Officials tour award-winning high school Eastern Technical named one of state's Blue Ribbon Schools of Excellence

November 26, 1997|By Howard Libit | Howard Libit,SUN STAFF

Describing it as Maryland's model for vocational-technical learning, a high-powered delegation of state legislators and educators visited Eastern Technical High School yesterday to see what ranks it among the best in the county -- and the state.

The visit came one day after the State Department of Education named the Essex high school one of 11 Maryland Blue Ribbon Schools of Excellence -- one of six in the Baltimore area.

"We believe we have an advantage at this school because we help students dream -- dream of what they want to do in the future," Eastern Principal Robert J. Kemmery told legislators and county and state educators. "The career identities that students pursue is the glue that holds everything together here."

Last year, Eastern became the first high school in Baltimore County -- and only the second in Maryland -- to achieve excellent ratings in every category on the state's annual report card, which measures attendance and student achievement on tests of basic skills.

The first high school to achieve that distinction was Centennial High School, in one of the wealthiest areas of Howard County. Eastern, by contrast, draws from some of Baltimore County's poorest neighborhoods.

Yesterday, with blue ribbons pinned to their shirts and jackets, Eastern students, teachers and administrators led members of the state Senate Budget and Taxation Committee's education subcommittee through computer laboratories, automobile repair shops and physical rehabilitation classrooms.

"We're real proud of our school," said senior Laura Yepez, 17, who led a pair of senators on a tour through the school. "Ever since I started here, Mr. Kemmery has talked about wanting our school to become a Blue Ribbon School. I'm so happy that it finally came true."

The 1,350-student high school draws applicants from eastern Baltimore County, offering career majors in subjects such as health care, auto repair, computer information technology, construction and engineering. About 850 eighth-graders apply each year for the school's 350 slots.

In the 1990s, Eastern has led the transformation of vocational-technical education in Baltimore County and in Maryland, requiring that all students take rigorous academic classes regardless of whether they plan to go to college.

"We need to compete with the world, and to do that, we need to set high standards for everyone," Kemmery said.

The school also has worked closely with businesses to bring the technology and expertise of the working world to the classroom and to ensure that students are being trained in the skills that companies need.

"This school is the state of the art in terms of seeking out every innovative program in Maryland," said state schools Superintendent Nancy S. Grasmick.

Baltimore County schools Superintendent Anthony G. Marchione told the senators that Eastern is "a model school for Baltimore County and a model school for the state."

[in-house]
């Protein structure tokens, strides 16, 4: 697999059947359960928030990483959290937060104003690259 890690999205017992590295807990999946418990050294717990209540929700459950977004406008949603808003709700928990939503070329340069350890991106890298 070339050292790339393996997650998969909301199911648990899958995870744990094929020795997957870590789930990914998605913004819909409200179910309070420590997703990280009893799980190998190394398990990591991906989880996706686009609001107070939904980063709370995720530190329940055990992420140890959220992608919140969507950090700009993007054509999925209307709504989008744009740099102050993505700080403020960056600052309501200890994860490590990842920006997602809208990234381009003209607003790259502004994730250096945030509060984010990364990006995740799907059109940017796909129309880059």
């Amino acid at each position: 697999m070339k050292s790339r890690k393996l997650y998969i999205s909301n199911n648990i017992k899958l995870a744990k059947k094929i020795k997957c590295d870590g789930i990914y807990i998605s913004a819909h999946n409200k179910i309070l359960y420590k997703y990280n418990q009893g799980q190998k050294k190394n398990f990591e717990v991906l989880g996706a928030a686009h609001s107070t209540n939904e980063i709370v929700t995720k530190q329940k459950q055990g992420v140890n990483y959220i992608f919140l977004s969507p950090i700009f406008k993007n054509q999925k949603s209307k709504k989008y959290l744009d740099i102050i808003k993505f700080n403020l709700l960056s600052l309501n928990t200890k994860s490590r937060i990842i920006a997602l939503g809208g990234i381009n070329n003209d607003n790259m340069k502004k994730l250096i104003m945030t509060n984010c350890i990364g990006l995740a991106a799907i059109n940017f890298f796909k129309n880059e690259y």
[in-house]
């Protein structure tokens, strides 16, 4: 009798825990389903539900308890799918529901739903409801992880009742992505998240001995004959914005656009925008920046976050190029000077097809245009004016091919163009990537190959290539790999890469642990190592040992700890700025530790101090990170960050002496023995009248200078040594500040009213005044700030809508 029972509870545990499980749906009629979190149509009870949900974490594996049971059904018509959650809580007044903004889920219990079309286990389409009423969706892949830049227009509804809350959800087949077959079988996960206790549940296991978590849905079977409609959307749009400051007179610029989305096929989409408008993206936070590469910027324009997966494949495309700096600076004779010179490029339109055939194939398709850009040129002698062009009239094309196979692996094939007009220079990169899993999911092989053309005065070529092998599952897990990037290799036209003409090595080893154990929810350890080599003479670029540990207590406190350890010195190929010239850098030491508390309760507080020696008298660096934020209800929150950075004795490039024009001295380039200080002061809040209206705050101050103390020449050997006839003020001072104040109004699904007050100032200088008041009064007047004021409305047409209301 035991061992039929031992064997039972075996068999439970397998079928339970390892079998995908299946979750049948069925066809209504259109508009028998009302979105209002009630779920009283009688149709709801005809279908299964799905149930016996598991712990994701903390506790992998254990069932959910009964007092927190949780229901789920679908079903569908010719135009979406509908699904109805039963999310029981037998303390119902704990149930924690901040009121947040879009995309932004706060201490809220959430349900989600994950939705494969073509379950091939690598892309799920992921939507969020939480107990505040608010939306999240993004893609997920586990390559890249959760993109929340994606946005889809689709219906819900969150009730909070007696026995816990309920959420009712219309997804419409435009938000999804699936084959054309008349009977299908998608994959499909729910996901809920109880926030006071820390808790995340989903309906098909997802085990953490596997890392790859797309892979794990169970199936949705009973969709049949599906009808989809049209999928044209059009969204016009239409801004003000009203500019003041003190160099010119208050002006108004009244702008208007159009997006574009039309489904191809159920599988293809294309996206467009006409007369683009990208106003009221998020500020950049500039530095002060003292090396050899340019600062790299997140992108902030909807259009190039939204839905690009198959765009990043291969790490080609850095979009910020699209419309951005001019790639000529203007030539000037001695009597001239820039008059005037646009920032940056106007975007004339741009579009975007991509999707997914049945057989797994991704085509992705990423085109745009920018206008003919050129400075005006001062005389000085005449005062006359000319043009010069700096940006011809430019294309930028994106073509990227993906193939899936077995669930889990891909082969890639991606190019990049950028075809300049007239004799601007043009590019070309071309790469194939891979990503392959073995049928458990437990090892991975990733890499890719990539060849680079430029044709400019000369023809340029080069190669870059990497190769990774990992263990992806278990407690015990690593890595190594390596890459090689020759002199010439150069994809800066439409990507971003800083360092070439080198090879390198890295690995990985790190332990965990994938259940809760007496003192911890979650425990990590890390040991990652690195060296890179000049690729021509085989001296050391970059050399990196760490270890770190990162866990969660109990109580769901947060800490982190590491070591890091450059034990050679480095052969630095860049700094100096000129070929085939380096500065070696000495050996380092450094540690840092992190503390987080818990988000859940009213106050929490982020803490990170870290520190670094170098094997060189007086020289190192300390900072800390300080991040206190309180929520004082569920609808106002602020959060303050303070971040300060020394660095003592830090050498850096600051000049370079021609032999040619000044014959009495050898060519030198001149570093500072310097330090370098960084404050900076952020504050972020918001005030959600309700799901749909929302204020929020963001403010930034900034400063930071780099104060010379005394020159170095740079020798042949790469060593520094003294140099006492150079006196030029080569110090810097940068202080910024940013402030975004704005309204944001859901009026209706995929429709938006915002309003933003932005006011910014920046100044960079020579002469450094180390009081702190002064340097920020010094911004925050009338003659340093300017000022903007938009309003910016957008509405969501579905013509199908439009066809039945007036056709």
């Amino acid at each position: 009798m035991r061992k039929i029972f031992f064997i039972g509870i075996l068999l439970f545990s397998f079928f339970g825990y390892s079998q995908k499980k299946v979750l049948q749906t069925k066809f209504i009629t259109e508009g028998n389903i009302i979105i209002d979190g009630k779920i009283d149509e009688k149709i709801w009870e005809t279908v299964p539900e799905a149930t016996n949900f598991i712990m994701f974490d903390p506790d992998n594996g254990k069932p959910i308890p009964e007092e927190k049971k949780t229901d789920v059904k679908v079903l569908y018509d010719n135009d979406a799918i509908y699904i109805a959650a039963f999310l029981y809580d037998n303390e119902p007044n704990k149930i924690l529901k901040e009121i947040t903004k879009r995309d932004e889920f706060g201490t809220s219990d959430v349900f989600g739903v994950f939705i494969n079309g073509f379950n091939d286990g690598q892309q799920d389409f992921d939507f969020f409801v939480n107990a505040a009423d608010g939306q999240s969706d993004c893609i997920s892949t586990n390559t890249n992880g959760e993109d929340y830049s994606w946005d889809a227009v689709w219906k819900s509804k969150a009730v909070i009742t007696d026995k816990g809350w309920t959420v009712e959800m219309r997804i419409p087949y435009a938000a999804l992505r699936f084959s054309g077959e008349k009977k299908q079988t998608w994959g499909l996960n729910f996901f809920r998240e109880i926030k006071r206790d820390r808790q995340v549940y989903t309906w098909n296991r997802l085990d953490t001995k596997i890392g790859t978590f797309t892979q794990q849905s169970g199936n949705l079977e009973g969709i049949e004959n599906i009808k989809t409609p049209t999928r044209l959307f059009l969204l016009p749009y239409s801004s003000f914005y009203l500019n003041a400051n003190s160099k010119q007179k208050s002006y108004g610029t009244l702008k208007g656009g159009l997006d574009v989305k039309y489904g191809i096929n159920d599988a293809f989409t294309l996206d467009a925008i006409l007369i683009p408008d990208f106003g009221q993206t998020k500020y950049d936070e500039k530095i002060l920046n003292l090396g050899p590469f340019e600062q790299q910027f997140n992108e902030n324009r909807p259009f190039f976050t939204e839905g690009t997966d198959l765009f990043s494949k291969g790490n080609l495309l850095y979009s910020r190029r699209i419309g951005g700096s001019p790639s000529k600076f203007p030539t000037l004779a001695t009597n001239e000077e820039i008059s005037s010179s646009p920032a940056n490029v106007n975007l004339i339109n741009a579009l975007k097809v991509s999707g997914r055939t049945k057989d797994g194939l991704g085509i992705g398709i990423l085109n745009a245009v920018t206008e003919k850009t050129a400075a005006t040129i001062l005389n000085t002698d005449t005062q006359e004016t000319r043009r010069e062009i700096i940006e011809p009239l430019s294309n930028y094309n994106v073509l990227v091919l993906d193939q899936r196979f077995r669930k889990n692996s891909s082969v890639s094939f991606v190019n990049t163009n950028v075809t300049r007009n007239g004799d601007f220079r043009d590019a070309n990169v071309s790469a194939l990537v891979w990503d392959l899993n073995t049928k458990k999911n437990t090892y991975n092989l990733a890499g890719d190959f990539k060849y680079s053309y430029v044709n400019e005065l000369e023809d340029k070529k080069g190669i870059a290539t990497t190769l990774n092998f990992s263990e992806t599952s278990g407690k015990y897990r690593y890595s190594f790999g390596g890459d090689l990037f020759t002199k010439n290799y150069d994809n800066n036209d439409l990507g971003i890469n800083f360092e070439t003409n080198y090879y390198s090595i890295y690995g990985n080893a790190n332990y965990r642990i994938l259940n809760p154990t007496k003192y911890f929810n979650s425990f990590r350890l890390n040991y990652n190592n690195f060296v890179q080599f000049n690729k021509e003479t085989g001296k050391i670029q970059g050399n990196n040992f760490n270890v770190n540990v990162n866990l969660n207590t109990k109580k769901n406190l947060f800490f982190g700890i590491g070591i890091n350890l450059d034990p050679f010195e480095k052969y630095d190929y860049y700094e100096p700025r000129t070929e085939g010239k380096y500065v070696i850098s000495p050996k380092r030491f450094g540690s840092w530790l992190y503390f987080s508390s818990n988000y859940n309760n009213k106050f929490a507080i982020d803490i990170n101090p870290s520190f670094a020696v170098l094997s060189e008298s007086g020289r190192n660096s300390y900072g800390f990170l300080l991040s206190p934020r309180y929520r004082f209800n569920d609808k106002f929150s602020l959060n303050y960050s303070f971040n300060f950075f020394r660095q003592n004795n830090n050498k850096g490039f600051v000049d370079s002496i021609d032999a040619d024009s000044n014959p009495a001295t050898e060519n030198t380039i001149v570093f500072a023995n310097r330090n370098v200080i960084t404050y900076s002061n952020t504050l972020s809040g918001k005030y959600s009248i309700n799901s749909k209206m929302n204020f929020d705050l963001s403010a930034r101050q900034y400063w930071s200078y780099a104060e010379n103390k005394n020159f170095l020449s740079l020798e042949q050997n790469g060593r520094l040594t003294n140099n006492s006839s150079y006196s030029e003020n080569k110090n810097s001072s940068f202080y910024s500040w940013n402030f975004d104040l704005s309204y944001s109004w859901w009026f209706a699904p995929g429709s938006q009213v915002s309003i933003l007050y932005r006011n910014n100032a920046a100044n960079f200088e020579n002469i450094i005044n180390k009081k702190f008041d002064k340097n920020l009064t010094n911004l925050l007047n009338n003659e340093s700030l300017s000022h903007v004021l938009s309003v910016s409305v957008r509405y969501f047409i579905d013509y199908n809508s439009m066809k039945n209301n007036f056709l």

"We're trying to replicate it in comprehensive high schools" by adding magnet programs, Marchione said. "We can spread out the programs that will draw students and replicate the atmosphere and climate we have here."

As senators walked through classes and saw students at work, all were impressed with the career-oriented focus of Eastern. Several said that other school districts should look at Eastern and find ways to copy its programs.

"We need to be offering our kids these kinds of programs, because many of them aren't going to college and aren't getting the kind of career training in high school that they need to get good jobs," said Sen. Gloria G. Lawlah, a Prince George's County Democrat who is chairwoman of the subcommittee that visited Eastern yesterday.

Lawlah and Sen. Christopher Van Hollen Jr., a Montgomery County Democrat, saw some students designing computer graphics and others practicing bandaging ankles and arms as part of the health care major.

They learned that Eastern students help serve as the on-site medical staff for school athletic events and heard senior Kathryn Chittenden describe a visit her class made to Maryland Shock Trauma Center.

"A helicopter arrived while we were there with a man from Cumberland who had been shot in the head," Kathryn recalled. "When we were watching the doctors work that day, you could see who wants to work with blood and who doesn't."

The senators sampled the product of another of the school's majors -- culinary arts. The students in that area operate a restaurant in the school, and prepared food for yesterday's visit.

County educators didn't let yesterday's visit pass without making a pitch for more money, particularly funding for the type of programs offered at Eastern.

Kemmery hopes to add another career area for 1999 -- chemical laboratory technician -- and needs to renovate classroom space and purchase equipment.

"We rely on the career tech-ed funding from the state -- keep that funding," Kemmery said. "That's the only way we can keep offering the programs we have here at Eastern."

Pub Date: 11/26/97

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